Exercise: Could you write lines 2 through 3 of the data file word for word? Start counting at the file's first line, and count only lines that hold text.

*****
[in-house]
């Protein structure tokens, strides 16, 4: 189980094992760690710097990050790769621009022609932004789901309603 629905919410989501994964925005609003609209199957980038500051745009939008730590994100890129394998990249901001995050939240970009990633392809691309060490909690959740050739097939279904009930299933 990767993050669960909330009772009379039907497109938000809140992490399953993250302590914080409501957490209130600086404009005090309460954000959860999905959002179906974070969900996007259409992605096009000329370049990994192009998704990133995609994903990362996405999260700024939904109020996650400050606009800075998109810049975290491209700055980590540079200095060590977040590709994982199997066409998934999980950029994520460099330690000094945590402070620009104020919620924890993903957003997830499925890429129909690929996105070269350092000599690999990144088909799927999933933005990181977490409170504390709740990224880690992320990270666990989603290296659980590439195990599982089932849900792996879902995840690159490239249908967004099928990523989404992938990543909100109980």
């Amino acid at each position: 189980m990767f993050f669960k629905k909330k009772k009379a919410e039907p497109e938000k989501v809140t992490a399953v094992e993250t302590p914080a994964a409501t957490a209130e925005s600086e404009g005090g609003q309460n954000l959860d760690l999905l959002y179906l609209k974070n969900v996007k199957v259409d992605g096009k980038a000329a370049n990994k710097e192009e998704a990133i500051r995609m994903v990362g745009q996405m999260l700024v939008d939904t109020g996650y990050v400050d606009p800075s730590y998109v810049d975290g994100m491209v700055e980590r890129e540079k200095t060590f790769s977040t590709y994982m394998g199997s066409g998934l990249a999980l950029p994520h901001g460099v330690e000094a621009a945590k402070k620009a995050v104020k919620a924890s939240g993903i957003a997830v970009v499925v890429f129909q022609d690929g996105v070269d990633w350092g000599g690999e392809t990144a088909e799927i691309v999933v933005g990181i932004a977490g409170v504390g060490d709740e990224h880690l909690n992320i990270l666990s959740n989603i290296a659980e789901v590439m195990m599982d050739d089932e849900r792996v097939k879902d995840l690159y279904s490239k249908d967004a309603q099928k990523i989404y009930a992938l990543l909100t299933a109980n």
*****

């Protein structure tokens, strides 16, 4: 189980094992760690710097990050790769621009022609932004789901309603 629905919410989501994964925005609003609209199957980038500051745009939008730590994100890129394998990249901001995050939240970009990633392809691309060490909690959740050739097939279904009930299933 990767993050669960909330009772009379039907497109938000809140992490399953993250302590914080409501957490209130600086404009005090309460954000959860999905959002179906974070969900996007259409992605096009000329370049990994192009998704990133995609994903990362996405999260700024939904109020996650400050606009800075998109810049975290491209700055980590540079200095060590977040590709994982199997066409998934999980950029994520460099330690000094945590402070620009104020919620924890993903957003997830499925890429129909690929996105070269350092000599690999990144088909799927999933933005990181977490409170504390709740990224880690992320990270666990989603290296659980590439195990599982089932849900792996879902995840690159490239249908967004099928990523989404992938990543909100109980």
């Amino acid at each position: 189980m990767f993050f669960k629905k909330k009772k009379a919410e039907p497109e938000k989501v809140t992490a399953v094992e993250t302590p914080a994964a409501t957490a209130e925005s600086e404009g005090g609003q309460n954000l959860d760690l999905l959002y179906l609209k974070n969900v996007k199957v259409d992605g096009k980038a000329a370049n990994k710097e192009e998704a990133i500051r995609m994903v990362g745009q996405m999260l700024v939008d939904t109020g996650y990050v400050d606009p800075s730590y998109v810049d975290g994100m491209v700055e980590r890129e540079k200095t060590f790769s977040t590709y994982m394998g199997s066409g998934l990249a999980l950029p994520h901001g460099v330690e000094a621009a945590k402070k620009a995050v104020k919620a924890s939240g993903i957003a997830v970009v499925v890429f129909q022609d690929g996105v070269d990633w350092g000599g690999e392809t990144a088909e799927i691309v999933v933005g990181i932004a977490g409170v504390g060490d709740e990224h880690l909690n992320i990270l666990s959740n989603i290296a659980e789901v590439m195990m599982d050739d089932e849900r792996v097939k879902d995840l690159y279904s490239k249908d967004a309603q099928k990523i989404y009930a992938l990543l909100t299933a109980n």